Most modern day lenses are really good and will capture sharp images without a problem. You can spend a great deal more on a lens and the difference will be hardly noticeable by the majority of people. Especially when photos are only shared online and not enlarged to really large prints.
My general advice for beginners is to use what you have until you notice a limitation. You can improve a lot of your photography by better technique and learning how to properly expose before the lens is any limitation. Likewise, you can use an expensive lens poorly yielding poor results.
Lens are described by two numbers, the focal length and the maximum aperture. The focal length is the “zoom factor” or what field of view does the lens capture. A wide angle lens is a low number like 24mm, a telephoto lens is large number like 100mm. A normal lens is typically between 35mm and 50mm, close to how our eye sees a scene.
The second number is the maximum aperture, the same aperture number mentioned above. Good lenses are often called fast lenses, they have a large maximum aperture such as f/1.4 which allows more light in and also able to blur out the background more. However, a large aperture also means a physically larger lens, which may be less fun to carry around.
Here is an example of three Canon 50mm lenses, their f/1.8, f/1.4 and f/1.2. You can see the f/1.2 is significantly bigger even though they all have the same focal length (zoom). Plus, you’ll pay for all that extra glass, the f/1.8 is $125 and the f/1.2 around $1,500.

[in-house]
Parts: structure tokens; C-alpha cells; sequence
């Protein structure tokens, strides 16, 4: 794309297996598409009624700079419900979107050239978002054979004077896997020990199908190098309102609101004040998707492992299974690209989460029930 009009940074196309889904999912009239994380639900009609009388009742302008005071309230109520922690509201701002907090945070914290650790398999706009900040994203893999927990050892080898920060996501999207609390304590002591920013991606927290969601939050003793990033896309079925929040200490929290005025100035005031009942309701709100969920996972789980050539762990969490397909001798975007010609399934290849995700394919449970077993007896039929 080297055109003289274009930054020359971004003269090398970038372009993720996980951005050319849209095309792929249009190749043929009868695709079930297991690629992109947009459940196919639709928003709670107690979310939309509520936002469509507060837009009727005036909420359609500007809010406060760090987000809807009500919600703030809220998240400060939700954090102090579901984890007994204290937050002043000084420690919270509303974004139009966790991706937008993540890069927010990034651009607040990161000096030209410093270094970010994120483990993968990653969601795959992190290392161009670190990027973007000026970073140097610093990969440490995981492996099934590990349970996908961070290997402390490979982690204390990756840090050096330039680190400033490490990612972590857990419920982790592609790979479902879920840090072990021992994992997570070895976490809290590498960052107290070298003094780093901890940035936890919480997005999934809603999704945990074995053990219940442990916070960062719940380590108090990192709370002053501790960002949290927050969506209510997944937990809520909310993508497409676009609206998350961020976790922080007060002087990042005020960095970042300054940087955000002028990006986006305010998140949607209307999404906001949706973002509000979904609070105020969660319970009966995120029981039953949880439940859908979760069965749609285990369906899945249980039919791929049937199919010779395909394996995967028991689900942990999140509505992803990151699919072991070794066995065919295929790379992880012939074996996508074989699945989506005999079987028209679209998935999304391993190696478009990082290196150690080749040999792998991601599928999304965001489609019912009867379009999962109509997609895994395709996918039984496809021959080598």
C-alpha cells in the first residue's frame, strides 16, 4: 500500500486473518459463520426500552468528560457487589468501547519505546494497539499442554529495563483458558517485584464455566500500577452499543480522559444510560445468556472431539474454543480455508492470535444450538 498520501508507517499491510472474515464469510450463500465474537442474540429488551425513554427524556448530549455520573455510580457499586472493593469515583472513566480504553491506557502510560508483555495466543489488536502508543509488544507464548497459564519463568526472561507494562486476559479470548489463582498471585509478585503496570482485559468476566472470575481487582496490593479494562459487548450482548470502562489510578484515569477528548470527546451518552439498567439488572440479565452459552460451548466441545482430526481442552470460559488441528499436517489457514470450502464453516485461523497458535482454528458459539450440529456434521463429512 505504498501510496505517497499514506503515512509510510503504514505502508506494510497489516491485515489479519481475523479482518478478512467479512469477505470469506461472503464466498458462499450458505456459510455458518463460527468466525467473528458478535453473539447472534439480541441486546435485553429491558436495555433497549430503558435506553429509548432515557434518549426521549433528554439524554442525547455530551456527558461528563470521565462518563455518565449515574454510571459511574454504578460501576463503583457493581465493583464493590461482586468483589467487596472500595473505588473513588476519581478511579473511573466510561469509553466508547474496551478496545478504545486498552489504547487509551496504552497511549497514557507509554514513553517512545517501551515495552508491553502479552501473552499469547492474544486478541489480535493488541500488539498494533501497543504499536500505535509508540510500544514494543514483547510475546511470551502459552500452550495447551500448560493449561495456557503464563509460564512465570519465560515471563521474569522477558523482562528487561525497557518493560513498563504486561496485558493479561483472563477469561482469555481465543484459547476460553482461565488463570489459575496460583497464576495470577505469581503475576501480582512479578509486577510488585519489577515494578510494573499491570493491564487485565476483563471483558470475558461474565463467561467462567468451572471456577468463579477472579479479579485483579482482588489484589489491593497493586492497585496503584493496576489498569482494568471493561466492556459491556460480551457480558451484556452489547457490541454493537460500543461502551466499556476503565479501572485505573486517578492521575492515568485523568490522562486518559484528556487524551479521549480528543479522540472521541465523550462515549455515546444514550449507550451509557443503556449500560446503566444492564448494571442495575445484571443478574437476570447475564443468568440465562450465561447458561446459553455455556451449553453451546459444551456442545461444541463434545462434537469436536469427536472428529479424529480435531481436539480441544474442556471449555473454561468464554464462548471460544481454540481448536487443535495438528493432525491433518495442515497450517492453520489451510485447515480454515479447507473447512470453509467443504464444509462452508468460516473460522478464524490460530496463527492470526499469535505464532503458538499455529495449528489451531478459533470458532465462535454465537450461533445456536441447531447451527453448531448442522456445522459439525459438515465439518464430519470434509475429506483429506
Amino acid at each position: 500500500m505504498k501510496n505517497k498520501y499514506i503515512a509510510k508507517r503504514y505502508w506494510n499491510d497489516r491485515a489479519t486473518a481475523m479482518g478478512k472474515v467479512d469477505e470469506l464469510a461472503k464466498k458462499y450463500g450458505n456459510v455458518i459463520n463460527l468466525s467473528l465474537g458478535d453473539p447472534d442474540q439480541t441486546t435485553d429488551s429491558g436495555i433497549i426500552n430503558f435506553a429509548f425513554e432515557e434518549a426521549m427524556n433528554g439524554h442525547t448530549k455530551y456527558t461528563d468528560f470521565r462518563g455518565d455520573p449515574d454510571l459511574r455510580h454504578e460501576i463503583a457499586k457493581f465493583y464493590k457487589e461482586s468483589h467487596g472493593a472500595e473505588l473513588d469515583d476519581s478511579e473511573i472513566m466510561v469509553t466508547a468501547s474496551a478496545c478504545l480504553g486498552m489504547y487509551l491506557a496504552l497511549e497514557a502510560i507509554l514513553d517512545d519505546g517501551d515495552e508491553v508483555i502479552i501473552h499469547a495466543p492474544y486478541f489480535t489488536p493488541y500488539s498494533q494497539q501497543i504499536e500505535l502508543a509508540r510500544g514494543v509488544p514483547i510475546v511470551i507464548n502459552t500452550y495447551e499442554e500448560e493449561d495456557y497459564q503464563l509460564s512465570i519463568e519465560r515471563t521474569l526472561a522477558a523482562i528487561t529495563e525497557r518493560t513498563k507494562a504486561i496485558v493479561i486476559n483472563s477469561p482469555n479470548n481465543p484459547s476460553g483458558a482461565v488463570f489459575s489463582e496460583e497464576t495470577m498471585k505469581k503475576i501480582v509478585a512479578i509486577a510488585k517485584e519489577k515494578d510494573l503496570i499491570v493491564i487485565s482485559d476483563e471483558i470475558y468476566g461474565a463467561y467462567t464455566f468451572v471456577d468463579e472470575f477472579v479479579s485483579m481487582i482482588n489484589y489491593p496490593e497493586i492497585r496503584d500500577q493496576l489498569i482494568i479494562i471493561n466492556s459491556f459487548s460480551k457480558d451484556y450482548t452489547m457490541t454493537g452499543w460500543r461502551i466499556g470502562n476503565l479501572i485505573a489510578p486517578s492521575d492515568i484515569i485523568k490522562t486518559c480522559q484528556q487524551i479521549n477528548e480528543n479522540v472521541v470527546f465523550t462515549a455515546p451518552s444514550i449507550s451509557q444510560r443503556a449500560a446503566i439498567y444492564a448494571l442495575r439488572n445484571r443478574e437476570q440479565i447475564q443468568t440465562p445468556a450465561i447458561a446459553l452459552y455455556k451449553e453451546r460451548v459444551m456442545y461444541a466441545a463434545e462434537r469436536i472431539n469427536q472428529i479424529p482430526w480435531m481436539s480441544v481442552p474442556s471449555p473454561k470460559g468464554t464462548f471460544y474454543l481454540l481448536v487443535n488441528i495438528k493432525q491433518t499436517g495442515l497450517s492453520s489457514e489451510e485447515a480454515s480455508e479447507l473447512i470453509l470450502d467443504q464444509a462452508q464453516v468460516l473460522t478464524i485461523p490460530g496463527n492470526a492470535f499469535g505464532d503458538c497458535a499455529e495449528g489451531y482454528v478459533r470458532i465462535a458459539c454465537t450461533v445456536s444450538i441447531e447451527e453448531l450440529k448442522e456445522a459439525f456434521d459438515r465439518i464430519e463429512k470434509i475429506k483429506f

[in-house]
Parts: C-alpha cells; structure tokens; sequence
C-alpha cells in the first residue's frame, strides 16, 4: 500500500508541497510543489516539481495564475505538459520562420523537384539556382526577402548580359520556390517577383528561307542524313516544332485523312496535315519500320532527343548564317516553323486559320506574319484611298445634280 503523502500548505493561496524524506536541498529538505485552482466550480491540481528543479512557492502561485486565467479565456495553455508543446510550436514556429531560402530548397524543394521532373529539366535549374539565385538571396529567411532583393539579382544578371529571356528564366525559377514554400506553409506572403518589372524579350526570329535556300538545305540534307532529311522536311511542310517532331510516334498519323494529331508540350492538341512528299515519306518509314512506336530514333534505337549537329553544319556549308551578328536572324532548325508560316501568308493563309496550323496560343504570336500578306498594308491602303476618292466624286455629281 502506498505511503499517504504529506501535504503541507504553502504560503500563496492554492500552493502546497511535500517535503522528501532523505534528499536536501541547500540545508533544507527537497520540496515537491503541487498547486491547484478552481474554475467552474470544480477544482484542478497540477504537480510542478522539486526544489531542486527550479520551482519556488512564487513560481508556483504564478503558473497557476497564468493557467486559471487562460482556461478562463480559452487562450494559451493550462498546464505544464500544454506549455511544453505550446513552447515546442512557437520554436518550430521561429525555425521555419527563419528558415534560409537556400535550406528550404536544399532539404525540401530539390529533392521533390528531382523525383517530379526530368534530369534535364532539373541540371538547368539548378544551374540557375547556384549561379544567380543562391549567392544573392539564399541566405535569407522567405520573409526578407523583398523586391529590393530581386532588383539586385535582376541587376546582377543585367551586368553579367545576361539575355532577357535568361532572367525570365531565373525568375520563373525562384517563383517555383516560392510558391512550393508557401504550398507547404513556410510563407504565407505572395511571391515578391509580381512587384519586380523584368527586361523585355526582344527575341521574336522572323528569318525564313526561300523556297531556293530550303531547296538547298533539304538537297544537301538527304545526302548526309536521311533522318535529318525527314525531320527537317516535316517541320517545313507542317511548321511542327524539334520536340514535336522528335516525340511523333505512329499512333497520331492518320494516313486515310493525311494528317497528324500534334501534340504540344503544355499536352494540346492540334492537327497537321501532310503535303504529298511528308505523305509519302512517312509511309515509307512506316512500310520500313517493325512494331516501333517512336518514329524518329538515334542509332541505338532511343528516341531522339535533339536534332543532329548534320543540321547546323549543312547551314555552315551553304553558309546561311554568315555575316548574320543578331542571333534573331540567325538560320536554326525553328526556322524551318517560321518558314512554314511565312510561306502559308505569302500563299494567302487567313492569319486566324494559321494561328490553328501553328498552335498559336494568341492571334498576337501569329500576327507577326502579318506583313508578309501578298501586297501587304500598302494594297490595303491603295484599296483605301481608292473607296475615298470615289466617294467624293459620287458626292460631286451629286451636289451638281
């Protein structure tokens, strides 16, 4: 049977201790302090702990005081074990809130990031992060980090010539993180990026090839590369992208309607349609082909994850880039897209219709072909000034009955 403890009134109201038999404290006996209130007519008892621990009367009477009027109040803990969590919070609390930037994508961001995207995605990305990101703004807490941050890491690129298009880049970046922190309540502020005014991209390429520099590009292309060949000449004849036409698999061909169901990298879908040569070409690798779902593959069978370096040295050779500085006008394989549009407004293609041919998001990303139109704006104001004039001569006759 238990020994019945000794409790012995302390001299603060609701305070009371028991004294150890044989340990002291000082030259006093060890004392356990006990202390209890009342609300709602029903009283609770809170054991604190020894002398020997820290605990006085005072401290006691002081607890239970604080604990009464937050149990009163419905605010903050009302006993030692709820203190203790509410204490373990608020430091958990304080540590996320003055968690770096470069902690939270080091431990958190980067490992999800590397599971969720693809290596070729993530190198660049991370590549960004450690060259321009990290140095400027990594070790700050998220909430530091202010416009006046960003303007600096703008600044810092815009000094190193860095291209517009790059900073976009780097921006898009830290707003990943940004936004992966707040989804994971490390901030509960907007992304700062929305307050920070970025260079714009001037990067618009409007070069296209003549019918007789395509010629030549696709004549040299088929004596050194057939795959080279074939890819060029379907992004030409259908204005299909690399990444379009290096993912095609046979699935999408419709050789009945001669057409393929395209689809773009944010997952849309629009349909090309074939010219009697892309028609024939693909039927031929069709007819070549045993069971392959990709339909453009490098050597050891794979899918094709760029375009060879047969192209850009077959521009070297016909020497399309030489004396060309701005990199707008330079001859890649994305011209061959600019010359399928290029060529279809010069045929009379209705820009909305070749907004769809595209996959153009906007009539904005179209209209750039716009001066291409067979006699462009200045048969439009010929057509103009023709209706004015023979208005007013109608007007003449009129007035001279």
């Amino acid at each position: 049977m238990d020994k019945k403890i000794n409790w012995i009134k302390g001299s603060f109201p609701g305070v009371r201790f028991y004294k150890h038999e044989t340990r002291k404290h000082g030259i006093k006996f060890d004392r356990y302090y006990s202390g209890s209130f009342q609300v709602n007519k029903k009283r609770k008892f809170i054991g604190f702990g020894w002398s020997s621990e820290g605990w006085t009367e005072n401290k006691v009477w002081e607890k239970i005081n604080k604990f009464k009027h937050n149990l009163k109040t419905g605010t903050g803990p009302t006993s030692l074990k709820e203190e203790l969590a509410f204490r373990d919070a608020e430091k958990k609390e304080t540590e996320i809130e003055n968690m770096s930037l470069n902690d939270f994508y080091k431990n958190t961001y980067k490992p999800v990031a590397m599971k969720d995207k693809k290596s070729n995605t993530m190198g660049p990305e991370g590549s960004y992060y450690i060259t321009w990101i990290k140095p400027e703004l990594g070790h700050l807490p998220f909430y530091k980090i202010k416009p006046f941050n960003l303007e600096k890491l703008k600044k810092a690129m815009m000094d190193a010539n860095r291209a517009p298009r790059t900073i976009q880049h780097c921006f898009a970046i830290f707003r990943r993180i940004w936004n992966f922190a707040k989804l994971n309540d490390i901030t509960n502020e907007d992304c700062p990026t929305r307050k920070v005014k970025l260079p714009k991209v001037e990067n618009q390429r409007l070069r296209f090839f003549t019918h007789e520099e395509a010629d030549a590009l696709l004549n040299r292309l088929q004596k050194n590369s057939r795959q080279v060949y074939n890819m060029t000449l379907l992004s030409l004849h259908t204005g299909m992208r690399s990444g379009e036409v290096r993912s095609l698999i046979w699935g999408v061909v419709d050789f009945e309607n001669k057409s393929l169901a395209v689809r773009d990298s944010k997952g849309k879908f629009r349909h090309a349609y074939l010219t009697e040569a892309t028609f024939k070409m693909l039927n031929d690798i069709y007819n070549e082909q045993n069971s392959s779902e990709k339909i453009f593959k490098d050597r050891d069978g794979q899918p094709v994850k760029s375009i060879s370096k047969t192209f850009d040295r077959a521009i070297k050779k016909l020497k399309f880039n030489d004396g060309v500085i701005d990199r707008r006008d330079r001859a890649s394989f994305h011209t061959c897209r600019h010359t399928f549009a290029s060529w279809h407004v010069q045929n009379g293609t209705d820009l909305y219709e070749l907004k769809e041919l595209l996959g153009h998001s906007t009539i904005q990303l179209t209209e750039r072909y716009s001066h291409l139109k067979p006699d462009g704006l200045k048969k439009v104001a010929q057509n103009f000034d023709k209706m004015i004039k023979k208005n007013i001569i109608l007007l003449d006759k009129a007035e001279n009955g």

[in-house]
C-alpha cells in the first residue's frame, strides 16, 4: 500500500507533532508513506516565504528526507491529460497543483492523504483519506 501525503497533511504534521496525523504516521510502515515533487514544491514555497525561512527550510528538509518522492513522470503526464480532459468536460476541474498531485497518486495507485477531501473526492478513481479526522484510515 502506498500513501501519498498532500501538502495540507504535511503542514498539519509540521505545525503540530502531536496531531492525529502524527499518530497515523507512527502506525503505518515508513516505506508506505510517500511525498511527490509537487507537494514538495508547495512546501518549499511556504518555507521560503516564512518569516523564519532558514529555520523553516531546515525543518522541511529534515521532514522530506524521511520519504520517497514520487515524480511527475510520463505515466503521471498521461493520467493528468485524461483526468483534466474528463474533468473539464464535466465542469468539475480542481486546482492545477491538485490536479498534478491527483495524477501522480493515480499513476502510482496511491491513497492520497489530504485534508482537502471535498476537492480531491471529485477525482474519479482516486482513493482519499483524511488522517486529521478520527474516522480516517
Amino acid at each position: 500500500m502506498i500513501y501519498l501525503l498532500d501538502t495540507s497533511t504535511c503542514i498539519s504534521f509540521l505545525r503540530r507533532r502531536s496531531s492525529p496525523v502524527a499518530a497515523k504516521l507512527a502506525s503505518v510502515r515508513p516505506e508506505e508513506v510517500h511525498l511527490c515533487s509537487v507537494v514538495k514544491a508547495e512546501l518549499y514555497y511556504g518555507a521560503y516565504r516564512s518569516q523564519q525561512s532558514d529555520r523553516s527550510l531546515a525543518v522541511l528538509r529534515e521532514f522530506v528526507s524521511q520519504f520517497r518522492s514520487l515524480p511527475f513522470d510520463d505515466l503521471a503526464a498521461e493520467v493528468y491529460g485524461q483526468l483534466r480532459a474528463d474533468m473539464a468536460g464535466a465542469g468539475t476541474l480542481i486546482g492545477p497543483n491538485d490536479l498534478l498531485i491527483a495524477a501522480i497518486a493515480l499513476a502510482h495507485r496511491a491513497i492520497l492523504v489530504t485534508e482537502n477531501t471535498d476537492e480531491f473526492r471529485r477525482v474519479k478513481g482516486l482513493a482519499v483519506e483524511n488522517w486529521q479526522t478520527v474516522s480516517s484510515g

Lenses that can zoom in and out are described by the lowest focal length to the highest focal length, for example 18-55mm; which would be wide-angle at 18mm and zoom to 55mm. Also, these lenses tend to have a variable maximum aperture depending on what zoom, this is described by f/3.5-5.6. So at the widest angle the maximum aperture is f/3.5, but at the zoom level of 55mm the maximum aperture is f/5.6.
Together the lens would be described as a 18-55m f/3.5-5.6
This guide contains a lot of information and likely overwhelming if its new to you; learning the above covers the majority of photography and equipment involved. Most advanced photography techniques and tips are based off adjusting the above, so worthwhile to take your time and understand. When it comes down to it, photography is just managing how you record the light.
Each camera and model does things a little different, but the terms and concepts remain the same. To learn how to do something specifically with your camera either read your manual or google the term with your camera model, for example “Nikon D700 exposure compensation”.
I hope this helps, my best advice is really get out there and shoot, practice and learn; as the famous photographer Henri Cartier-Bresson said, Your first 10,000 photographs are your worst. The best way to learn is to start getting rid of those worst shots.